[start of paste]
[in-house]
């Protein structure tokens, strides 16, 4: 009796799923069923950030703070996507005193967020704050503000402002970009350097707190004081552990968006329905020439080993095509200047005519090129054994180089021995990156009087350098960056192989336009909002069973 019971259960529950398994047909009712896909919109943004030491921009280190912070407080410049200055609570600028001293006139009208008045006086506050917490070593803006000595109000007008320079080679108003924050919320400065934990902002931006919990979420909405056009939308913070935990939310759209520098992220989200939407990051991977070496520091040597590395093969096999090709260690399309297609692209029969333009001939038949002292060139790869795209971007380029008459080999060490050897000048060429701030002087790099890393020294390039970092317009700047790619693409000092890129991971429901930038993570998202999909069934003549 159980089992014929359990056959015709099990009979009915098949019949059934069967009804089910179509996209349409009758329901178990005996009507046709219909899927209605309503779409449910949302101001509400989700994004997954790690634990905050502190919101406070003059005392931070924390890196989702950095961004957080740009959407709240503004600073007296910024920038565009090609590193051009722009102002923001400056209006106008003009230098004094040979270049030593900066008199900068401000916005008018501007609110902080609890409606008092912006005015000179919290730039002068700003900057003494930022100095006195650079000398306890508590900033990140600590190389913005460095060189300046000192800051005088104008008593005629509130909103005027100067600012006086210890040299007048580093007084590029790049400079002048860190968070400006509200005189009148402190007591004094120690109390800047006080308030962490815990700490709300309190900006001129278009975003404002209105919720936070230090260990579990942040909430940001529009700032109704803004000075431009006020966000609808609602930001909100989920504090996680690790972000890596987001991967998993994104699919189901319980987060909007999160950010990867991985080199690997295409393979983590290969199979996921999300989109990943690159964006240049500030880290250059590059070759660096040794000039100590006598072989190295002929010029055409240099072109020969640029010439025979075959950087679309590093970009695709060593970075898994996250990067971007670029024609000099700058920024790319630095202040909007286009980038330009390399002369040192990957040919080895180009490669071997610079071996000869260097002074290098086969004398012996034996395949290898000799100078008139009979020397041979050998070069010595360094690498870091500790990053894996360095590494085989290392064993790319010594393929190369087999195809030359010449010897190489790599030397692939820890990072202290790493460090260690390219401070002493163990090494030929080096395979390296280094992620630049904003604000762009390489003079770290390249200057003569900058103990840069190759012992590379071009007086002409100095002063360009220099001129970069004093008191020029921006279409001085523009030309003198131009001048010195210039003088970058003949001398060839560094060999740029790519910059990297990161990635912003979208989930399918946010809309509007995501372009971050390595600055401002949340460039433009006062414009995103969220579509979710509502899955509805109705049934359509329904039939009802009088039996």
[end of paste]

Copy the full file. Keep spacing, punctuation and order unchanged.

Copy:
[in-house]
């Protein structure tokens, strides 16, 4: 009796799923069923950030703070996507005193967020704050503000402002970009350097707190004081552990968006329905020439080993095509200047005519090129054994180089021995990156009087350098960056192989336009909002069973 019971259960529950398994047909009712896909919109943004030491921009280190912070407080410049200055609570600028001293006139009208008045006086506050917490070593803006000595109000007008320079080679108003924050919320400065934990902002931006919990979420909405056009939308913070935990939310759209520098992220989200939407990051991977070496520091040597590395093969096999090709260690399309297609692209029969333009001939038949002292060139790869795209971007380029008459080999060490050897000048060429701030002087790099890393020294390039970092317009700047790619693409000092890129991971429901930038993570998202999909069934003549 159980089992014929359990056959015709099990009979009915098949019949059934069967009804089910179509996209349409009758329901178990005996009507046709219909899927209605309503779409449910949302101001509400989700994004997954790690634990905050502190919101406070003059005392931070924390890196989702950095961004957080740009959407709240503004600073007296910024920038565009090609590193051009722009102002923001400056209006106008003009230098004094040979270049030593900066008199900068401000916005008018501007609110902080609890409606008092912006005015000179919290730039002068700003900057003494930022100095006195650079000398306890508590900033990140600590190389913005460095060189300046000192800051005088104008008593005629509130909103005027100067600012006086210890040299007048580093007084590029790049400079002048860190968070400006509200005189009148402190007591004094120690109390800047006080308030962490815990700490709300309190900006001129278009975003404002209105919720936070230090260990579990942040909430940001529009700032109704803004000075431009006020966000609808609602930001909100989920504090996680690790972000890596987001991967998993994104699919189901319980987060909007999160950010990867991985080199690997295409393979983590290969199979996921999300989109990943690159964006240049500030880290250059590059070759660096040794000039100590006598072989190295002929010029055409240099072109020969640029010439025979075959950087679309590093970009695709060593970075898994996250990067971007670029024609000099700058920024790319630095202040909007286009980038330009390399002369040192990957040919080895180009490669071997610079071996000869260097002074290098086969004398012996034996395949290898000799100078008139009979020397041979050998070069010595360094690498870091500790990053894996360095590494085989290392064993790319010594393929190369087999195809030359010449010897190489790599030397692939820890990072202290790493460090260690390219401070002493163990090494030929080096395979390296280094992620630049904003604000762009390489003079770290390249200057003569900058103990840069190759012992590379071009007086002409100095002063360009220099001129970069004093008191020029921006279409001085523009030309003198131009001048010195210039003088970058003949001398060839560094060999740029790519910059990297990161990635912003979208989930399918946010809309509007995501372009971050390595600055401002949340460039433009006062414009995103969220579509979710509502899955509805109705049934359509329904039939009802009088039996």